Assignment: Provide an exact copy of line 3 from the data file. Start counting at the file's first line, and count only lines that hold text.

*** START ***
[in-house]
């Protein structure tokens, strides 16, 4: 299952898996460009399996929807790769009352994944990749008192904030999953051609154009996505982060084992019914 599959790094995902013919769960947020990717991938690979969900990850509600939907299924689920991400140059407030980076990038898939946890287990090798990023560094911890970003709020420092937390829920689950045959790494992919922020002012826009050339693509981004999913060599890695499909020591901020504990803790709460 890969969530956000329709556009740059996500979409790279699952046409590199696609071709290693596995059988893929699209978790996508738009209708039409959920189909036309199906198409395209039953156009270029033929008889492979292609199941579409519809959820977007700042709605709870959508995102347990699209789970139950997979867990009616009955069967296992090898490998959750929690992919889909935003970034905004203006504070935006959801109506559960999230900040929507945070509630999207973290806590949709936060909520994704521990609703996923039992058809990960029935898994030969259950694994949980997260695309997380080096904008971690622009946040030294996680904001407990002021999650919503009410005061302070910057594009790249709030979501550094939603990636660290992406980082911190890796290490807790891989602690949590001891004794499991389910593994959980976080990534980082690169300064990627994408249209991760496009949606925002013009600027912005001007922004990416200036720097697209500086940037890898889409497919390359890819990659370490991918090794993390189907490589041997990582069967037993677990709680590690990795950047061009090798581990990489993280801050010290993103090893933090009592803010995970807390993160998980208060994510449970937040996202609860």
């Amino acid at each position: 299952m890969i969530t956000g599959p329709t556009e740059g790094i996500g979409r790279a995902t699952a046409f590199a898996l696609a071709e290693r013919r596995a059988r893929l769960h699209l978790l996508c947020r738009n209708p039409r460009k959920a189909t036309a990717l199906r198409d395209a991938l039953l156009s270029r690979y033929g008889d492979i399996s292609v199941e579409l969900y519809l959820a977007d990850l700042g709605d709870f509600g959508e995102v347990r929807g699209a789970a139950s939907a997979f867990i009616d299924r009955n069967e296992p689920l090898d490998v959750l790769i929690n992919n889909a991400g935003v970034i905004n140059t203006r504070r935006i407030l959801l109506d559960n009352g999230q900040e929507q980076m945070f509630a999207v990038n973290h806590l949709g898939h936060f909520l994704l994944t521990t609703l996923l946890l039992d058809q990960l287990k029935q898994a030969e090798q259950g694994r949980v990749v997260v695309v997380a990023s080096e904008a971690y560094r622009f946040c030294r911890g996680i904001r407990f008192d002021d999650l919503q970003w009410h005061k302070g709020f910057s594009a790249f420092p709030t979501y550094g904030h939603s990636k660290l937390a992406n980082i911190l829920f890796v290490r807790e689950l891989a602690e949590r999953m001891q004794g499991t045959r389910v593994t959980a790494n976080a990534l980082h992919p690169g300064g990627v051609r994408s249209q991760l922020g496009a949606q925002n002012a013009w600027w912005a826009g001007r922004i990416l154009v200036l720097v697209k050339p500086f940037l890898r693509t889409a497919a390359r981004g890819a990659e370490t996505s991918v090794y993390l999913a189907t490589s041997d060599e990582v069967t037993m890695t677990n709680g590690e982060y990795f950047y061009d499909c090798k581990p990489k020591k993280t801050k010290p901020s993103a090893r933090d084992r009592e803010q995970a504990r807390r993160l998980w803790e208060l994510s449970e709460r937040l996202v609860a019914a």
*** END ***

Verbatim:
């Amino acid at each position: 299952m890969i969530t956000g599959p329709t556009e740059g790094i996500g979409r790279a995902t699952a046409f590199a898996l696609a071709e290693r013919r596995a059988r893929l769960h699209l978790l996508c947020r738009n209708p039409r460009k959920a189909t036309a990717l199906r198409d395209a991938l039953l156009s270029r690979y033929g008889d492979i399996s292609v199941e579409l969900y519809l959820a977007d990850l700042g709605d709870f509600g959508e995102v347990r929807g699209a789970a139950s939907a997979f867990i009616d299924r009955n069967e296992p689920l090898d490998v959750l790769i929690n992919n889909a991400g935003v970034i905004n140059t203006r504070r935006i407030l959801l109506d559960n009352g999230q900040e929507q980076m945070f509630a999207v990038n973290h806590l949709g898939h936060f909520l994704l994944t521990t609703l996923l946890l039992d058809q990960l287990k029935q898994a030969e090798q259950g694994r949980v990749v997260v695309v997380a990023s080096e904008a971690y560094r622009f946040c030294r911890g996680i904001r407990f008192d002021d999650l919503q970003w009410h005061k302070g709020f910057s594009a790249f420092p709030t979501y550094g904030h939603s990636k660290l937390a992406n980082i911190l829920f890796v290490r807790e689950l891989a602690e949590r999953m001891q004794g499991t045959r389910v593994t959980a790494n976080a990534l980082h992919p690169g300064g990627v051609r994408s249209q991760l922020g496009a949606q925002n002012a013009w600027w912005a826009g001007r922004i990416l154009v200036l720097v697209k050339p500086f940037l890898r693509t889409a497919a390359r981004g890819a990659e370490t996505s991918v090794y993390l999913a189907t490589s041997d060599e990582v069967t037993m890695t677990n709680g590690e982060y990795f950047y061009d499909c090798k581990p990489k020591k993280t801050k010290p901020s993103a090893r933090d084992r009592e803010q995970a504990r807390r993160l998980w803790e208060l994510s449970e709460r937040l996202v609860a019914a």